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On the 12 December, 2019 the International Court of Justice (ICJ) concluded its public hearings on the request for the indication of provisional measures submitted by the Republic of The Gambia in the case of the application of the Convention on the Prevention and Punishment of the Crime of Genocide (The Gambia v. Myanmar). The case is the first of three cases against Myanmar in a move to hold the country accountable for the atrocities committed against the Rohingya minority in Rakhine State since August 2017, which drove 730.000 into neighbouring Bangladesh. The International Criminal Court launched an investigation into the persecution of the Rohingya on 14 November while a separate case under the principle of universal jurisdiction was filed in Argentina

For the outcome of the case, the question whether Myanmar acted with genocidal intent is likely going to be crucial. Myanmar argued that “under the circumstances, genocidal intent cannot be the only hypothesis.” Indeed, one of the lawyers representing Myanmar argued that forced displacement might be a more likely motivation for the actions of Myanmar’s armed forces (Tatmadaw). Notably, forced displacement does not necessarily constitute an act of genocide in and of itself. 

While the ICJ has no mechanism to enforce its rulings, the process is already impacting Myanmar significantly in several ways. Firstly, debates around sanctions are back on the table, less than a decade after most sanctions on Myanmar were lifted. The US has already strengthened sanctions targeted at a handful of senior Tatmadaw commanders, but broader sanctions are becoming ever-more likely. It is not at all clear whether a new sanction regime would help alleviate the plight of the Rohingya minority and improve the chances of holding the Tatmadaw accountable for the crimes they committed. Nonetheless, in light of recent events, the European Union is seemingly reconsidering a proposal to remove Myanmar’s status in the Generalised System of Preferences (GSP), which removes import duties from products that come from less-developed countries. Losing the status would be detrimental to the country’s garment sector, possibly resulting in the loss of up to 400.000 jobs.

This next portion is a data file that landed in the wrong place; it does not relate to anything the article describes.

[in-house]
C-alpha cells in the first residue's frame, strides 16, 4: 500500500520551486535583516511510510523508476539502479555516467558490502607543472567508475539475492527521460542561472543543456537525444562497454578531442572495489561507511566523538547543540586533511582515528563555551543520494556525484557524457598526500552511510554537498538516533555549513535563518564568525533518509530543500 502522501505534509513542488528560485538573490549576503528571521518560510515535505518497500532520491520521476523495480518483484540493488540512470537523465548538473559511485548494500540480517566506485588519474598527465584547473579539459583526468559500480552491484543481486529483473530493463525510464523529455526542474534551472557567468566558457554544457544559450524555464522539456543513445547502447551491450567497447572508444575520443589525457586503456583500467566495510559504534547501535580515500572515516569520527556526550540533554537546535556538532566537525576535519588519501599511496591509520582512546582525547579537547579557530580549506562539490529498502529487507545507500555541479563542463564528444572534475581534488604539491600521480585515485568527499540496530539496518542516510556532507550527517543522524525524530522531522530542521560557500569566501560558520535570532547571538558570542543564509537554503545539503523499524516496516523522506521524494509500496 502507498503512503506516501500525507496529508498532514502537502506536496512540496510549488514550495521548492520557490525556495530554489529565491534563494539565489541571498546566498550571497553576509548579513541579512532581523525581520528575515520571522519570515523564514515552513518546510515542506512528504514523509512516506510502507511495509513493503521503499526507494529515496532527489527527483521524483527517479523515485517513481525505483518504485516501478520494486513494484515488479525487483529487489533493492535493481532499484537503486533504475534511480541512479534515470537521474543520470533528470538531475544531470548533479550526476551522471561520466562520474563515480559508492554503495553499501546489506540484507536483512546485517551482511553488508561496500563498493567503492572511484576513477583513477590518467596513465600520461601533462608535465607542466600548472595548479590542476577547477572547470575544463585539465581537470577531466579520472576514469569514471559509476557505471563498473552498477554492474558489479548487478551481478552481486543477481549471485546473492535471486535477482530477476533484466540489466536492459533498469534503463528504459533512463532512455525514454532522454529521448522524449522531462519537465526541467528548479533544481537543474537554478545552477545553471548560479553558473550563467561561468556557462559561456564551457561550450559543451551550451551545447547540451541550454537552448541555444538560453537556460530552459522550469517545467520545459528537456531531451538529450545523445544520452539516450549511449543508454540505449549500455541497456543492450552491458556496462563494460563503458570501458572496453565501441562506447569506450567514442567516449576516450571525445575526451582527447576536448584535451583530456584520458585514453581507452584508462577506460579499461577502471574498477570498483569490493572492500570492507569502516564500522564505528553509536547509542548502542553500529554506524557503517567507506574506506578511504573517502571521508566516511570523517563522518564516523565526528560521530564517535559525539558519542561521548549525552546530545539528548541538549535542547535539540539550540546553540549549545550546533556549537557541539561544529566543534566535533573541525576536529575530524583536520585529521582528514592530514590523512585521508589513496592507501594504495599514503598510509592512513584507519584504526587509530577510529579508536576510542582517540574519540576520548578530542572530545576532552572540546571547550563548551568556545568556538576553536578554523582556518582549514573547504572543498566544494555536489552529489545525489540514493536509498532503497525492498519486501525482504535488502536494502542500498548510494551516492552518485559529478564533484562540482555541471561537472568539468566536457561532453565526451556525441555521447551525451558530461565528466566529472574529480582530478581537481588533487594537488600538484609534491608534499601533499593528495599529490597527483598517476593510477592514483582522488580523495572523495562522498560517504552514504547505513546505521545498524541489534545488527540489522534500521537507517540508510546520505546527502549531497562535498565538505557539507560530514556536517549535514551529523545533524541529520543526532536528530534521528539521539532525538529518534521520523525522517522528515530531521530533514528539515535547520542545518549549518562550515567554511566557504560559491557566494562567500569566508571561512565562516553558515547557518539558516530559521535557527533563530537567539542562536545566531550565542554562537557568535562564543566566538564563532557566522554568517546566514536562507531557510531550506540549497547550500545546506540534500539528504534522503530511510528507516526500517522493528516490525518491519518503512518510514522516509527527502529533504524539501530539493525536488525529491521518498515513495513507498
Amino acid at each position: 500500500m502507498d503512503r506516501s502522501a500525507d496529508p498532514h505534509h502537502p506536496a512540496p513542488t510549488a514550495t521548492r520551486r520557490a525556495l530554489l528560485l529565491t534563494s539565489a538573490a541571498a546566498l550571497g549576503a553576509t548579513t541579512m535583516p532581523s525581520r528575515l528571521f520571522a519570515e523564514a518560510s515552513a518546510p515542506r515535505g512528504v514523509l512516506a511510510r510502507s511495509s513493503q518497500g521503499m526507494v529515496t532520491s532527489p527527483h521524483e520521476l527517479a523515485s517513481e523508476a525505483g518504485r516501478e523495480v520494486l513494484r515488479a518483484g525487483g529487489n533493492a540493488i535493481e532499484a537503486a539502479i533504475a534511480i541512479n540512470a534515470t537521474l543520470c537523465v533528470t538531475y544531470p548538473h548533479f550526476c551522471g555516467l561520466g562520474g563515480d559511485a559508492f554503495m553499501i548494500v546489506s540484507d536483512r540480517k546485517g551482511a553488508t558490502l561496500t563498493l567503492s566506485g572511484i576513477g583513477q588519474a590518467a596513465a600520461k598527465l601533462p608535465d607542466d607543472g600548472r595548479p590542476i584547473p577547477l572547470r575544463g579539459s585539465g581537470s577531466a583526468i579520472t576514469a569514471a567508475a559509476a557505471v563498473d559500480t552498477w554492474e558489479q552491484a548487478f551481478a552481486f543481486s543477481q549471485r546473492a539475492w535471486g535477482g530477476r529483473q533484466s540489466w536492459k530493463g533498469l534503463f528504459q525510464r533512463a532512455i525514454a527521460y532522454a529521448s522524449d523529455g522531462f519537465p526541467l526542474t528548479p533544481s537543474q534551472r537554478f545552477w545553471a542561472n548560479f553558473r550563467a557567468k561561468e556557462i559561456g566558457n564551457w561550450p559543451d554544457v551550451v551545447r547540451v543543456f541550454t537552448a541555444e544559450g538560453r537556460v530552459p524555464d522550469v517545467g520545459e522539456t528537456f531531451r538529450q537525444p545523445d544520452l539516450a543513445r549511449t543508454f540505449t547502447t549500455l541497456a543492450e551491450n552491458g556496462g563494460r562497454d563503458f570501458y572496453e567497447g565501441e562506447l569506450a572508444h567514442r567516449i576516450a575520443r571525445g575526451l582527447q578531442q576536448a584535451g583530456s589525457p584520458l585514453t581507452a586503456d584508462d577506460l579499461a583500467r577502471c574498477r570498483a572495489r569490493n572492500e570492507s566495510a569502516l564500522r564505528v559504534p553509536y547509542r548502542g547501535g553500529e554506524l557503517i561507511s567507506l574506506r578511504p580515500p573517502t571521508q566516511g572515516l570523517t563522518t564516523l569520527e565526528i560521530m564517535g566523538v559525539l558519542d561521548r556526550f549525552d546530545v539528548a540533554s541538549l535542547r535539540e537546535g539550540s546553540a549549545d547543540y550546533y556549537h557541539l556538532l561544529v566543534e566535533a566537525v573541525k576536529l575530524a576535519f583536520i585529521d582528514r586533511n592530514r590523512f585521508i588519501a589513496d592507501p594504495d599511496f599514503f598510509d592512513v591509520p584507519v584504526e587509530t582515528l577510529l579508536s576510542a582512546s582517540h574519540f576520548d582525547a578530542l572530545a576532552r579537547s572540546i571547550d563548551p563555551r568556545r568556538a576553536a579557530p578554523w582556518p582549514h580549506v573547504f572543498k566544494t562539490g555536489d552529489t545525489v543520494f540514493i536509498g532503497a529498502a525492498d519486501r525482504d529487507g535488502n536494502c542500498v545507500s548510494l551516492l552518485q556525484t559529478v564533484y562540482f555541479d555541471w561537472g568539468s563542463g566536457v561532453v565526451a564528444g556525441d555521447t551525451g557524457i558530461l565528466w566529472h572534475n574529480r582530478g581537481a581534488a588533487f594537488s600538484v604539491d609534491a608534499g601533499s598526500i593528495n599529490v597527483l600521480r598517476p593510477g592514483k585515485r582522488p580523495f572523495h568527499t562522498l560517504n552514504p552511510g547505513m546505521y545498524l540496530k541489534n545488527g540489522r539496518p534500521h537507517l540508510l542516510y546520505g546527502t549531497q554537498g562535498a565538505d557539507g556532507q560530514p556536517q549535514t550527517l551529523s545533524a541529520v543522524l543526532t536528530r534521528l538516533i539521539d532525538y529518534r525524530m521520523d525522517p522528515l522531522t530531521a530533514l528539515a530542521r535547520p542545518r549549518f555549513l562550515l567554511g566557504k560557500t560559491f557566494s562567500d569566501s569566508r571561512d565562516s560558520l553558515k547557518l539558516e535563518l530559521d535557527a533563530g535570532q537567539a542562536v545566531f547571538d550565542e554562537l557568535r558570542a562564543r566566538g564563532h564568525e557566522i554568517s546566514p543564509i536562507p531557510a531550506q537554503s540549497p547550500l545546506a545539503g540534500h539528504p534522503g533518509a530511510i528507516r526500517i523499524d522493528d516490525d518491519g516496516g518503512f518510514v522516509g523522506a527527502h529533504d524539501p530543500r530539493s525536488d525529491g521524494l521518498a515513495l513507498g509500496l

Secondly, less than a year before the next general elections in 2020, the ICJ case has strengthened the support for the ruling National League of Democracy (NLD) and its leader Aung San Suu Kyi in Myanmar. It is likely that Aung San Suu Kyi’s decision to lead the delegation to the ICJ herself was motivated by a political calculation to increase support rather than by close ties with the military (as other media reports have suggested). The NLD has been busy staging rallies in support of the party’s leader and many citizens have taken to the streets and social media to declare that they “stand with Mother Suu.” The national support for Aung San Suu Kyi’s appearance at the ICJ has drawn ire and incomprehension from international observers. Many media outlets have argued that it is her role as a “protector of the generals” that has consolidated the popularity of her and her party. 

However, this explanation is too simplistic. Yes, Aung San Suu Kyi travelled to The Hague to defend the actions of the Tatmadaw but that is neither necessarily improving the relationship between her civilian government and the armed forces, nor is her defence of the Tatmadaw the sole reason for her increased popularity. Many people who voiced their support for Aung San Suu Kyi also pointed out that they are angry with the armed forces because their actions put her into the situation of having to “defend the country.”